Mending Wall is one of the most analysed poems of Robert Frost. It was published in the early part of his life as a poet. When he wrote the poem, he was living in the rural part of New England. The title of the poem gives us a sense of both abstract and literal aspects of mending a wall.
It has 45 lines in total which written within the range of Blank Verse.
The poet begins with a conviction that there is something in nature that doesn’t love a wall so it keeps trying to break it apart slowly. Austin Allen writes how a poem about a simple rural wall has become a part of discussions on international borders, immigration and nationalism.
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The centre of questioning is around a proverbial saying ‘good fences make good neighbours.’ The poem starts with the nature of gaps in wall which happens either naturally or sometimes hunters do to facilitate their own hunting. Slowly it questions its origin when the poet finally calls his neighbour to come and go along the wall, each on his own side. He logically questions if he has apple orchards and his neighbour has pines and both doesn’t affect each other anyway then why they even need a wall. It makes us think of a wall, what is it and what are its purposes, why they should even exist. When the neighbour insists that a good wall makes good neighbours, the poet questions whether a barrier can ever make good neighbours, how should one even interact with the other person? With a wall between them.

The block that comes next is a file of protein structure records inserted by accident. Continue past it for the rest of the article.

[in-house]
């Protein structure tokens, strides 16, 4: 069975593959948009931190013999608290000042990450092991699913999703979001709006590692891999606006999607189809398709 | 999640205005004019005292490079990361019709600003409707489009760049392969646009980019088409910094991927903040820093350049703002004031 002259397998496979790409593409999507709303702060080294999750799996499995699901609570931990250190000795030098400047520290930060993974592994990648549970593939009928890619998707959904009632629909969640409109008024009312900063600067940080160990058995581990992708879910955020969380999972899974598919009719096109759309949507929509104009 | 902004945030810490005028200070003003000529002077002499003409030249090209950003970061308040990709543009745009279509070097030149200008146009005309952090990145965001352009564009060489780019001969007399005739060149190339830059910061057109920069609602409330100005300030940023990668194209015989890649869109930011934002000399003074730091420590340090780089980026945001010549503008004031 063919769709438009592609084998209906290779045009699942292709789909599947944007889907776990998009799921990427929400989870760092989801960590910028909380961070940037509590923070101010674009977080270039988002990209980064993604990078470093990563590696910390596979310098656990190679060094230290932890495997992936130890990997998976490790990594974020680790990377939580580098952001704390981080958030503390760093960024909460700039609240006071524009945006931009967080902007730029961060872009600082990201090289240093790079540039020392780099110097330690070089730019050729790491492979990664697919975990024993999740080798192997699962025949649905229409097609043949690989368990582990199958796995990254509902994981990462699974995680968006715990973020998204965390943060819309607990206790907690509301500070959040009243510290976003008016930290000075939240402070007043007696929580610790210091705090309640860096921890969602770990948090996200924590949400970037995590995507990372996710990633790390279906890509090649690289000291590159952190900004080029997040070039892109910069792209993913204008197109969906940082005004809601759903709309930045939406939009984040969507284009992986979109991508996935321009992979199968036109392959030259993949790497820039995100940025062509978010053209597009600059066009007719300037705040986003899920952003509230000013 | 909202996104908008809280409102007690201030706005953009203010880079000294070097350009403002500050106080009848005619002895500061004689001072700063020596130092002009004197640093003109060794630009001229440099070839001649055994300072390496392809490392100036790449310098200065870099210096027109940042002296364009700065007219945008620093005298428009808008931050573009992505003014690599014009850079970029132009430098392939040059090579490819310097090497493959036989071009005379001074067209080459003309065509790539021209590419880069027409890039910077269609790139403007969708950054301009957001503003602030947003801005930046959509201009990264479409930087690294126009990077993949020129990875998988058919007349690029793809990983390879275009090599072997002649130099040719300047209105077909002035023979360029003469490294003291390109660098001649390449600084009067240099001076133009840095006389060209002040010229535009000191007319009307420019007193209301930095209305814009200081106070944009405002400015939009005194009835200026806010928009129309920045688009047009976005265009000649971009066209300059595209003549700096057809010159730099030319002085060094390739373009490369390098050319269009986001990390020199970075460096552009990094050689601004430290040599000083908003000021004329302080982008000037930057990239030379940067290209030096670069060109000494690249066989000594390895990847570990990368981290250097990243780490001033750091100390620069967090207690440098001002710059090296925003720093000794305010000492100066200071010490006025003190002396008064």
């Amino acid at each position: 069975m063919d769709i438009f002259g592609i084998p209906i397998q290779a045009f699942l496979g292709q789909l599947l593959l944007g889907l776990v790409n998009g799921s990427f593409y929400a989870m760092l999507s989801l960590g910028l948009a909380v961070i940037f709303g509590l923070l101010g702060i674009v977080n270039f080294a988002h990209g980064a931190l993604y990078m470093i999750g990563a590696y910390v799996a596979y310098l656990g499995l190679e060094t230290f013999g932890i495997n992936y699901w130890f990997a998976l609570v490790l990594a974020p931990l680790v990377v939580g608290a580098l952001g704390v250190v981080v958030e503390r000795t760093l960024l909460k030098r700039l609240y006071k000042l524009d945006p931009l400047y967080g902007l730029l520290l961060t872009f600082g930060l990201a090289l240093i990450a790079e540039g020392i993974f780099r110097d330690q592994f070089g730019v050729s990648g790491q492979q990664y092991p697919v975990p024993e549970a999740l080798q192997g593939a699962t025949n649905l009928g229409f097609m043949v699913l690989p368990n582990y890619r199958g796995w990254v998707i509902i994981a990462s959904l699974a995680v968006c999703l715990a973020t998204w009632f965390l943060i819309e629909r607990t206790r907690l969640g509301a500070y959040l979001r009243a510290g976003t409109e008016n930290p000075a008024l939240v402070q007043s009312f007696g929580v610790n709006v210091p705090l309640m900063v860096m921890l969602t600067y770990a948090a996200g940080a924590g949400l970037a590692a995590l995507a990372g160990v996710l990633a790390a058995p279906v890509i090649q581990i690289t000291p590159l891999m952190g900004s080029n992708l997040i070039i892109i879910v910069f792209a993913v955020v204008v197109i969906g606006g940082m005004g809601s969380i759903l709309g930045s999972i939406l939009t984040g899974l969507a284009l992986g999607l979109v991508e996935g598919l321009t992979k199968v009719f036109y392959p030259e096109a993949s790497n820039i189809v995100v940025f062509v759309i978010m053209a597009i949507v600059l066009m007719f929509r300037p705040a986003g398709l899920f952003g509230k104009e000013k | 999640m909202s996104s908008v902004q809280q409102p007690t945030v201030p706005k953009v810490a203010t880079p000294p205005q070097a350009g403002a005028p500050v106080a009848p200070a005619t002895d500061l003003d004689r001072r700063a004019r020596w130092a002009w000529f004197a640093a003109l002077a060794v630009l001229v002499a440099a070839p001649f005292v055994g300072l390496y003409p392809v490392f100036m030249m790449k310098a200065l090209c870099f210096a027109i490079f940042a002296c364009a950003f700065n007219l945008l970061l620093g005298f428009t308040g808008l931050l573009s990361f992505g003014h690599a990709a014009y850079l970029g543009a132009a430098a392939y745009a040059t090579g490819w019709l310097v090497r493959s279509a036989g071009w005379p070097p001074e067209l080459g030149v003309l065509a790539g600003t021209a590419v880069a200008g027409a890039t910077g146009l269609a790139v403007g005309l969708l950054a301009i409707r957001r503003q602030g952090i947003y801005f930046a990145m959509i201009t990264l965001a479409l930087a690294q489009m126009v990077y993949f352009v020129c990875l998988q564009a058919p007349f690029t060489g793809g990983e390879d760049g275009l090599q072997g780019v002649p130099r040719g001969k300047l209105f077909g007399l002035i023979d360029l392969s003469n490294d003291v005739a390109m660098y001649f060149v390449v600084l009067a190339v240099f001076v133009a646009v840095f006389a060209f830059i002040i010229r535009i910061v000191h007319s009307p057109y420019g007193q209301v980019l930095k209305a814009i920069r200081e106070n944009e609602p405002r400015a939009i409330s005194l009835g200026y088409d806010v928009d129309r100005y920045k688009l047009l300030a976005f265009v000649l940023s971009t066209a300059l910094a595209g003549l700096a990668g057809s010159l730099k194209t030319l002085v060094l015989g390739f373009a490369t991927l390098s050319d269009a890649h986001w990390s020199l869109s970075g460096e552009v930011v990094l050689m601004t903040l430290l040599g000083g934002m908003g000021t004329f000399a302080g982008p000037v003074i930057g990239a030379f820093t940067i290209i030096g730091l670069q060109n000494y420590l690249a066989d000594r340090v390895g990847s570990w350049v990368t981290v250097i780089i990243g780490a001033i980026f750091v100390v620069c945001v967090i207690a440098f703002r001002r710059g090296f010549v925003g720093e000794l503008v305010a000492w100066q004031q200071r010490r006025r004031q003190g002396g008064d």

The ironic ways of Frost make us wonder about the ambiguous stand which the poet takes regarding a wall. Yet the idea is clear from the way the poem describes his neighbour’s actions. He says that when bringing stones to mend the wall, he looks like an old-stone savage. So, building a wall must be coming from an ancient animal instinct which the poet is implying us to get rid of. It is a regressing act; the poet says that his neighbour moves in darkness. It is the darkness of that animal phase which hasn’t broadened alongside the evolution in human beings.
The act of mending a wall is described in such a way that one understands that the act of estranging one’s fellow neighbour because of some inherited tradition is an inhuman error on one’s part. Lawrence Raab writes that “The poem doesn’t begin with “I hate walls” or even “Something dislikes a wall.” Its first gesture is one of elaborate and playful concealment, a calculated withholding of meaning.” So, we finally understand in the end that building walls is a useless act. It has no practical purpose; it is a result of the animal insecurity in human beings. It has become sort of an outdoor game for human beings which they do for its own sake.
Without trying to apply the poem’s ideas in politics, one can simply comprehend the error which we commit when we fight over borders. Frost himself said that the poem was spoiled by being applied. So in the end, the neighbour gets the last word in the poem that good fences make good neighbour only to emphasises the poet’s teaching that we must mend our togetherness instead of building walls all around and between us.
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